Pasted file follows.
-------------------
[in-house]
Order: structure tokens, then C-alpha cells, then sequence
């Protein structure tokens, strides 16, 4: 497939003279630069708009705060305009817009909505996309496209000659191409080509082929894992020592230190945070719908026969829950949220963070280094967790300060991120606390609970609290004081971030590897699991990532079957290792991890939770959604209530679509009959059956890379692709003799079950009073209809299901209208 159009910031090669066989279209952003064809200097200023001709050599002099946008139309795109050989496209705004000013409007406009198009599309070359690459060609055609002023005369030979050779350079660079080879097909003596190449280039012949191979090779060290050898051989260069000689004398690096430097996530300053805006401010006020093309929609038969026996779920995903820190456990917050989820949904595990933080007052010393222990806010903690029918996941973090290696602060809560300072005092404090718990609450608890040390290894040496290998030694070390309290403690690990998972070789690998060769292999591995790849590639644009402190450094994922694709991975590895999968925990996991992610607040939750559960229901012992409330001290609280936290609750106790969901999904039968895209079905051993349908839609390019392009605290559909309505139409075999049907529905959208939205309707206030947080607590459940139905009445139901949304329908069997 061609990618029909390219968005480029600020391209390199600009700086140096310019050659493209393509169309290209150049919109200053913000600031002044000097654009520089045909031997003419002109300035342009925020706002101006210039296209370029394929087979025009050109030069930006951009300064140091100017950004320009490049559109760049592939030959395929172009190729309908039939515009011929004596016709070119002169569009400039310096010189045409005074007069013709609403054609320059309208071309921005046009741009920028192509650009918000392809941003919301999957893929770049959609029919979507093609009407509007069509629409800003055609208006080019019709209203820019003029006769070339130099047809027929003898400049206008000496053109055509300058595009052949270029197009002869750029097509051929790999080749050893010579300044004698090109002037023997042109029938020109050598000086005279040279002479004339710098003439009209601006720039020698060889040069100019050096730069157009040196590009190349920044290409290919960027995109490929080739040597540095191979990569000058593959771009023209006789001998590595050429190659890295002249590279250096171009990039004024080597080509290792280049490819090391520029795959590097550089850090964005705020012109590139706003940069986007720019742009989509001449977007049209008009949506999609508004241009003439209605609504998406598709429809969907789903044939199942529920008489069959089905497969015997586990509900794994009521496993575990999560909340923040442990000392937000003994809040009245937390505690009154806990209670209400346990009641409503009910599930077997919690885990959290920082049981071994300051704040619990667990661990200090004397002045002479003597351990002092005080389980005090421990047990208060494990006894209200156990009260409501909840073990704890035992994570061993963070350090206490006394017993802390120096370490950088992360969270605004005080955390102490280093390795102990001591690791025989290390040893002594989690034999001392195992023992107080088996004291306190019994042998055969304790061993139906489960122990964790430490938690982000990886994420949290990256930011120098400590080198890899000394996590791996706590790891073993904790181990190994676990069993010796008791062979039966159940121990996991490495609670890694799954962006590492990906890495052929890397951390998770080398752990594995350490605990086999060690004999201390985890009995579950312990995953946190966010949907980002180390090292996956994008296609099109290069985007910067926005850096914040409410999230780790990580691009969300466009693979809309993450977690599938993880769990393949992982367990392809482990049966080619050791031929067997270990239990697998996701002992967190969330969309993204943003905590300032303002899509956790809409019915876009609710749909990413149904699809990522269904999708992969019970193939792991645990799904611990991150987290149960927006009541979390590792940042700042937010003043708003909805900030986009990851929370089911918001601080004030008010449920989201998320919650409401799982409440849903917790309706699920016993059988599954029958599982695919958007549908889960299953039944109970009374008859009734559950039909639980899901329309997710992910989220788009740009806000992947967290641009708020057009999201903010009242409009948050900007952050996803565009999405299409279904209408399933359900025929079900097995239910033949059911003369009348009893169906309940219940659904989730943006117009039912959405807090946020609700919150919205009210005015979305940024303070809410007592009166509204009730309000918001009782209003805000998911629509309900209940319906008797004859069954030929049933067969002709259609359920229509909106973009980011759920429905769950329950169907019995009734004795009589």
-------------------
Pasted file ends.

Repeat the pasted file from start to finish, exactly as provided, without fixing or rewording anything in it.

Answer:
[in-house]
Order: structure tokens, then C-alpha cells, then sequence
């Protein structure tokens, strides 16, 4: 497939003279630069708009705060305009817009909505996309496209000659191409080509082929894992020592230190945070719908026969829950949220963070280094967790300060991120606390609970609290004081971030590897699991990532079957290792991890939770959604209530679509009959059956890379692709003799079950009073209809299901209208 159009910031090669066989279209952003064809200097200023001709050599002099946008139309795109050989496209705004000013409007406009198009599309070359690459060609055609002023005369030979050779350079660079080879097909003596190449280039012949191979090779060290050898051989260069000689004398690096430097996530300053805006401010006020093309929609038969026996779920995903820190456990917050989820949904595990933080007052010393222990806010903690029918996941973090290696602060809560300072005092404090718990609450608890040390290894040496290998030694070390309290403690690990998972070789690998060769292999591995790849590639644009402190450094994922694709991975590895999968925990996991992610607040939750559960229901012992409330001290609280936290609750106790969901999904039968895209079905051993349908839609390019392009605290559909309505139409075999049907529905959208939205309707206030947080607590459940139905009445139901949304329908069997 061609990618029909390219968005480029600020391209390199600009700086140096310019050659493209393509169309290209150049919109200053913000600031002044000097654009520089045909031997003419002109300035342009925020706002101006210039296209370029394929087979025009050109030069930006951009300064140091100017950004320009490049559109760049592939030959395929172009190729309908039939515009011929004596016709070119002169569009400039310096010189045409005074007069013709609403054609320059309208071309921005046009741009920028192509650009918000392809941003919301999957893929770049959609029919979507093609009407509007069509629409800003055609208006080019019709209203820019003029006769070339130099047809027929003898400049206008000496053109055509300058595009052949270029197009002869750029097509051929790999080749050893010579300044004698090109002037023997042109029938020109050598000086005279040279002479004339710098003439009209601006720039020698060889040069100019050096730069157009040196590009190349920044290409290919960027995109490929080739040597540095191979990569000058593959771009023209006789001998590595050429190659890295002249590279250096171009990039004024080597080509290792280049490819090391520029795959590097550089850090964005705020012109590139706003940069986007720019742009989509001449977007049209008009949506999609508004241009003439209605609504998406598709429809969907789903044939199942529920008489069959089905497969015997586990509900794994009521496993575990999560909340923040442990000392937000003994809040009245937390505690009154806990209670209400346990009641409503009910599930077997919690885990959290920082049981071994300051704040619990667990661990200090004397002045002479003597351990002092005080389980005090421990047990208060494990006894209200156990009260409501909840073990704890035992994570061993963070350090206490006394017993802390120096370490950088992360969270605004005080955390102490280093390795102990001591690791025989290390040893002594989690034999001392195992023992107080088996004291306190019994042998055969304790061993139906489960122990964790430490938690982000990886994420949290990256930011120098400590080198890899000394996590791996706590790891073993904790181990190994676990069993010796008791062979039966159940121990996991490495609670890694799954962006590492990906890495052929890397951390998770080398752990594995350490605990086999060690004999201390985890009995579950312990995953946190966010949907980002180390090292996956994008296609099109290069985007910067926005850096914040409410999230780790990580691009969300466009693979809309993450977690599938993880769990393949992982367990392809482990049966080619050791031929067997270990239990697998996701002992967190969330969309993204943003905590300032303002899509956790809409019915876009609710749909990413149904699809990522269904999708992969019970193939792991645990799904611990991150987290149960927006009541979390590792940042700042937010003043708003909805900030986009990851929370089911918001601080004030008010449920989201998320919650409401799982409440849903917790309706699920016993059988599954029958599982695919958007549908889960299953039944109970009374008859009734559950039909639980899901329309997710992910989220788009740009806000992947967290641009708020057009999201903010009242409009948050900007952050996803565009999405299409279904209408399933359900025929079900097995239910033949059911003369009348009893169906309940219940659904989730943006117009039912959405807090946020609700919150919205009210005015979305940024303070809410007592009166509204009730309000918001009782209003805000998911629509309900209940319906008797004859069954030929049933067969002709259609359920229509909106973009980011759920429905769950329950169907019995009734004795009589």